Addiction, according to some, is an effect of an impaired decision-making. When you opt to abuse drugs, eventually, you will think poorly of matters around you.
The addiction cycle involves:
Tolerance tells about how much drugs or alcohol can your body tolerate or how much the body needs to feel the same effects.
When you use drugs more than the dosage that your body has been accustomed to for a period of time, your body’s tolerance will be increased. Therefore, you will crave more and take more to satisfy oneself of the same affects you have had the first time you tried it. Tolerance is a high risk for addiction because your body will crave for the drug in an increasing amount.
Sensitization may also take place in the brain; one of the strongest reasons why a person becomes an addict.
The process of sensitization makes the person more sensitive to the environment, especially in factors that trigger the use of drugs. Sensitization is different from tolerance. While both are reasons for downward progress, tolerance equates to drug taking whereas sensitization is the craving for the drug. As tolerance levels increase, the cravings will also heighten. In no time at all, the motivation to take more and more of the drug strengthens. When this happens, a cycle is then created. It is like “I will take only a small portion before the cravings hit me, but I need to take a lot more drugs to satisfy it.”
Withdrawal is another ingredient to make the cycle of addiction go on.
If you are experiencing pain while being on the “cycle of addiction,” it only implies that your body needs for you to take a bigger dosage or a stronger different drug to relieve the pain. The process of withdrawal means that your body is on its way to restoring your “normal state of equilibrium” for proper functioning without needing drugs. It also signals your brain and your body that you need a pain killer throughout the withdrawal journey. Withdrawing from what the body has been accustomed to is life-threatening, but the most common symptoms include a headache, nausea, vomiting, violent shaking, and diarrhea, to name a few.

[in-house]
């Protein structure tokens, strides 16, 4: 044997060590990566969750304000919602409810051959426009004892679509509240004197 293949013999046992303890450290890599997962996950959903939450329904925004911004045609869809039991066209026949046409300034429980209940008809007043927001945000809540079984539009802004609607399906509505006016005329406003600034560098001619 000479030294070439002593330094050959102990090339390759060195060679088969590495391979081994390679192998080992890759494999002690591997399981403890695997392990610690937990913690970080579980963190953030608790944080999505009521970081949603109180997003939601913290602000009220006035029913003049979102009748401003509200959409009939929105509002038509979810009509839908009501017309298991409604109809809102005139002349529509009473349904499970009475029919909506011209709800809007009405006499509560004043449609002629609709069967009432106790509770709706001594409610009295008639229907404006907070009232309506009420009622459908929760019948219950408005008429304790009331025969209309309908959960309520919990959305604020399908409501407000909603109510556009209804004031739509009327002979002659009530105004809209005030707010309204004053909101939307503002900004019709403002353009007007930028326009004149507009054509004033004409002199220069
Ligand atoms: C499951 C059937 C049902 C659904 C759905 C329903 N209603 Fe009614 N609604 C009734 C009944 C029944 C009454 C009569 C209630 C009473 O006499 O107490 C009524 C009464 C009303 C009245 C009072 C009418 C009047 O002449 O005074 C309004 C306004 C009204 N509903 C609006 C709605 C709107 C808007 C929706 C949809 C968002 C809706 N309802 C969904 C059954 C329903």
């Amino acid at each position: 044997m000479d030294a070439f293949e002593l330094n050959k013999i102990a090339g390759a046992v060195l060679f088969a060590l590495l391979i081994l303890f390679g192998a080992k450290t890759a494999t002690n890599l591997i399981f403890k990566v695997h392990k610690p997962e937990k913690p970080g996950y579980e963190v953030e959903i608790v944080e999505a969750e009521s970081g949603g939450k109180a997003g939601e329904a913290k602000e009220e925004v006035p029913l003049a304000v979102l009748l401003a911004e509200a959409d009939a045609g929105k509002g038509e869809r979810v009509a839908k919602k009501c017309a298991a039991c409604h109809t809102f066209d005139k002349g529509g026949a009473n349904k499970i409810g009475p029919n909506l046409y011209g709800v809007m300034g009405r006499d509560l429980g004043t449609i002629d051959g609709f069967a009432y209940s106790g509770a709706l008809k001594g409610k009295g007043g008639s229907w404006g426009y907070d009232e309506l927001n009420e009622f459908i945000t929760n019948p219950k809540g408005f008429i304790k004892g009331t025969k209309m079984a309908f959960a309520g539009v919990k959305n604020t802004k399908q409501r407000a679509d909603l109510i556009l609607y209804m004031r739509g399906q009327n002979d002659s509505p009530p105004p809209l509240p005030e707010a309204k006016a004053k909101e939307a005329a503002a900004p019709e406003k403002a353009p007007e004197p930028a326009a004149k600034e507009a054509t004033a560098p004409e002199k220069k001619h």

If there is some fortunate thought to it, it is the fact that deciding to withdraw from the habit is a big leap towards sobriety.
For some, withdrawal creates the downward spiral path for addiction; you get high after taking drugs, you take another drug if you feel the pain, and think that you need to take another drug just to feel great. While this scenario is what is most common to those who have been caught inside the darkness of addiction, remember that change is still within you.
No one else decides for you, but yourself alone. So, get up! Going through the entire cleansing process may be difficult, but you do not have to do it alone.
If you are worrying about a loved one who may be addicted to the use of oxycodone, you can usually tell with the signs if it is already severe or not. For one, the amount of time the person spends using or talking about oxycodone could be an indicator. Even mixing oxycodone with alcohol or other prescription medications could be a sign. Both of these often indicate that there is abuse or addiction.